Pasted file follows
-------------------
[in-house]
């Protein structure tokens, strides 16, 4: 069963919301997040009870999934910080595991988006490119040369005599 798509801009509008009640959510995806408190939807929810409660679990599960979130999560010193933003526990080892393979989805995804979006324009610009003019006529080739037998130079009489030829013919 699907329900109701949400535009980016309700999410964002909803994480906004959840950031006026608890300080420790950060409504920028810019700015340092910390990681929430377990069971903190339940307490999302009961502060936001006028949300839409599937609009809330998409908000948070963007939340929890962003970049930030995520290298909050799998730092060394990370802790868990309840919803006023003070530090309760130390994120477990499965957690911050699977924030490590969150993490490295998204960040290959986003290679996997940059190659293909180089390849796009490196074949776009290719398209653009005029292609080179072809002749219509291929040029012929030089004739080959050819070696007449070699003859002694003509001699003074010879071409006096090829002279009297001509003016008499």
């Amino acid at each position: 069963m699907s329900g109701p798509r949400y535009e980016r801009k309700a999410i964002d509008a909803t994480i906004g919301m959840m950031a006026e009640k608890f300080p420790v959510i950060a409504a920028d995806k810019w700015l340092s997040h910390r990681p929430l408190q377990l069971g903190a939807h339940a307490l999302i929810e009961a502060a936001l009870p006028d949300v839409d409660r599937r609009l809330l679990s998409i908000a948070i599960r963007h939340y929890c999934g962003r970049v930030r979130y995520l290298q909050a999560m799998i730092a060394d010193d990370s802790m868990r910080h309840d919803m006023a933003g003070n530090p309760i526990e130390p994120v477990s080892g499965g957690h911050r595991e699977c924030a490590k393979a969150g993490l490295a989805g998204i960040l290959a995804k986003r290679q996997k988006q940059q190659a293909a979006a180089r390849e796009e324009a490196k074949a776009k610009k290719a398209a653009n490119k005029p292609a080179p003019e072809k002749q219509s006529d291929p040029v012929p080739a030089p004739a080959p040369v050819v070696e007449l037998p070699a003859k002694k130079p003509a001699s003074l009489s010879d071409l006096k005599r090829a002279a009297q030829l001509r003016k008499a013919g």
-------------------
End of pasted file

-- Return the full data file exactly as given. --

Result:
[in-house]
């Protein structure tokens, strides 16, 4: 069963919301997040009870999934910080595991988006490119040369005599 798509801009509008009640959510995806408190939807929810409660679990599960979130999560010193933003526990080892393979989805995804979006324009610009003019006529080739037998130079009489030829013919 699907329900109701949400535009980016309700999410964002909803994480906004959840950031006026608890300080420790950060409504920028810019700015340092910390990681929430377990069971903190339940307490999302009961502060936001006028949300839409599937609009809330998409908000948070963007939340929890962003970049930030995520290298909050799998730092060394990370802790868990309840919803006023003070530090309760130390994120477990499965957690911050699977924030490590969150993490490295998204960040290959986003290679996997940059190659293909180089390849796009490196074949776009290719398209653009005029292609080179072809002749219509291929040029012929030089004739080959050819070696007449070699003859002694003509001699003074010879071409006096090829002279009297001509003016008499």
């Amino acid at each position: 069963m699907s329900g109701p798509r949400y535009e980016r801009k309700a999410i964002d509008a909803t994480i906004g919301m959840m950031a006026e009640k608890f300080p420790v959510i950060a409504a920028d995806k810019w700015l340092s997040h910390r990681p929430l408190q377990l069971g903190a939807h339940a307490l999302i929810e009961a502060a936001l009870p006028d949300v839409d409660r599937r609009l809330l679990s998409i908000a948070i599960r963007h939340y929890c999934g962003r970049v930030r979130y995520l290298q909050a999560m799998i730092a060394d010193d990370s802790m868990r910080h309840d919803m006023a933003g003070n530090p309760i526990e130390p994120v477990s080892g499965g957690h911050r595991e699977c924030a490590k393979a969150g993490l490295a989805g998204i960040l290959a995804k986003r290679q996997k988006q940059q190659a293909a979006a180089r390849e796009e324009a490196k074949a776009k610009k290719a398209a653009n490119k005029p292609a080179p003019e072809k002749q219509s006529d291929p040029v012929p080739a030089p004739a080959p040369v050819v070696e007449l037998p070699a003859k002694k130079p003509a001699s003074l009489s010879d071409l006096k005599r090829a002279a009297q030829l001509r003016k008499a013919g």